As is usually the case in Scholas events, several projects were presented. One of those was “Ask Pope Francis,” a book that will be written by Francis answering questions from young people around the world, who are being invited to submit their questions through the website.
Other projects included an agreement among 39 universities to build a system of “patronage” with schools for low-income students, and the Scholas Orchestra, active in several countries, which aims to take underprivileged children from the streets through music.
To make the wait shorter for those who arrived on time to the Vatican’s Synod Hall, several planned and “improvised” speeches were given.
One of these “outside the program moments,” was when the master of ceremonies approached Clooney, who was accompanied by his wife Amal Alamuddin.
“Bouna sera, buona sera,” the actor joked, before saying he doesn’t speak Italian.
“I would suggest that this is a wonderful program that we’re working on here today, to see so many religions talking about inclusion,” Clooney said.
“We have to start with schools, because we know that hatred and bigotry has to be taught. We’re not born this way, it’s a learned behavior. Pope Francis is focusing on schools, because he knows that this is the only way we’re going to fight it.”
Among the participants were not only Hollywood stars, but also several Jewish and Muslim leaders.
A rabbi from the Israeli University of Haifa also spoke before Francis’ arrival. He too thanked the pontiff for bringing together the whole world “to think what’s better for our kids.”
“Seeing a global leader of Pope Francis’ stature, willing to risk his credibility for the future of our children, is something that should inspire us all,” the rabbi said.
Francis’ reference to bullying came after listening to the words of Ariadna, a 17-year-old Mexican student living in Chicago, who moved the room to tears by talking about the suffering she went through in school.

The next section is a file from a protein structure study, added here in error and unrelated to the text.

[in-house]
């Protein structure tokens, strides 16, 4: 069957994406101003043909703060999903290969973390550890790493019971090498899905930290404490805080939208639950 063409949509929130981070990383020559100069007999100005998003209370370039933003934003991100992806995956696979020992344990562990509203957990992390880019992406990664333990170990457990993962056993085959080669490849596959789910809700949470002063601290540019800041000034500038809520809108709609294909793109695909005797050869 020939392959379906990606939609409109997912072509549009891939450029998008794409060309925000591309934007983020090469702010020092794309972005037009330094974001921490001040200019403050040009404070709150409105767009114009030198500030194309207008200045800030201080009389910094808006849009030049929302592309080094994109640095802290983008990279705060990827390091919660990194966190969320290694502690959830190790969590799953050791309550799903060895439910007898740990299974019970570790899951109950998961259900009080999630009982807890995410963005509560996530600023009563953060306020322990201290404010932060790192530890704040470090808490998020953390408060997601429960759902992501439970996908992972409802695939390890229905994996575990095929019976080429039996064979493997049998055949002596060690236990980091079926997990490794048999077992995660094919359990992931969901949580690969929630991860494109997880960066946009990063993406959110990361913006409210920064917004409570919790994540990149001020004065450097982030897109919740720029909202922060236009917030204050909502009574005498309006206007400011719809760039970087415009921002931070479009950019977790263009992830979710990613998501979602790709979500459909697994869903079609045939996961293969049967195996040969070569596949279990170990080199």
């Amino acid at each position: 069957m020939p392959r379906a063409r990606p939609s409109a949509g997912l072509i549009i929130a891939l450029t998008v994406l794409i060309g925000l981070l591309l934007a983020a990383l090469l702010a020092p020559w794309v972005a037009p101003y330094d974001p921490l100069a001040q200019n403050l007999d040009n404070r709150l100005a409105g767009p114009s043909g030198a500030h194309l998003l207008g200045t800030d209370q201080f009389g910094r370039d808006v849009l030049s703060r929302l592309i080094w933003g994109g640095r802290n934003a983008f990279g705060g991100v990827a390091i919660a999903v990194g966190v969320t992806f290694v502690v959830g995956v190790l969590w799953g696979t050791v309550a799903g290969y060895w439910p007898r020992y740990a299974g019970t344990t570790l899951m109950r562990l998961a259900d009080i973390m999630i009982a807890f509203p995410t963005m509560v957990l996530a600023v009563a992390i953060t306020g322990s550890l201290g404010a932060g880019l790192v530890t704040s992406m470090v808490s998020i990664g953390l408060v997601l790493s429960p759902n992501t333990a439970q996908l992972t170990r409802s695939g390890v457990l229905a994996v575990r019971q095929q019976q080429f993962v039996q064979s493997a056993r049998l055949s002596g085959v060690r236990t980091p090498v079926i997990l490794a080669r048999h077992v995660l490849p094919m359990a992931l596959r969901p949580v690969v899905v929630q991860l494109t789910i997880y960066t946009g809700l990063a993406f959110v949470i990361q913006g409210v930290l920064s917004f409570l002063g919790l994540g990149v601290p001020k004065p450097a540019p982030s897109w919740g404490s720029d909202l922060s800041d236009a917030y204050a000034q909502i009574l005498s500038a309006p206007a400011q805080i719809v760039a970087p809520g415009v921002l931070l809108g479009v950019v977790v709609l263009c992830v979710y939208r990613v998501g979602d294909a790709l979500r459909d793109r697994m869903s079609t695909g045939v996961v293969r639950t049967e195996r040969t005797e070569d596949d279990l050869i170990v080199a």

It was her, not Francis, Clooney, Hayek or Gere who stole the spotlight.
From the sixth to the nine grade, Ariadna said, she was mocked by her peers and pushed around. She saw her first attempt at writing in English, in which she spoke about her family and the difficulties she went through when her parents divorced, destroyed and thrown in the garbage can.
“I felt like all my feelings, all my life, was being thrown away,” she said. “I didn’t belong.”
The insult that hurt the most, she said, was when her classmates told her she was “worthless” and that she would never “accomplish anything.”
Ariadna also shared that she’d decided to stay in the school first because she wanted to learn to forgive those who bullied her. She went back the third year, she said, on the advice of a priest.
“He told me that sometimes we don’t realize that Jesus too suffered on the Cross, and if he went through that for us, how couldn’t I go through this for Him?” she said. “I offered that pain to God, and I understood that even when you’re bullied, you have to learn to forgive.”
“They might be able to hurt me, but they won’t be able to take my smile from me,” Ariadna said.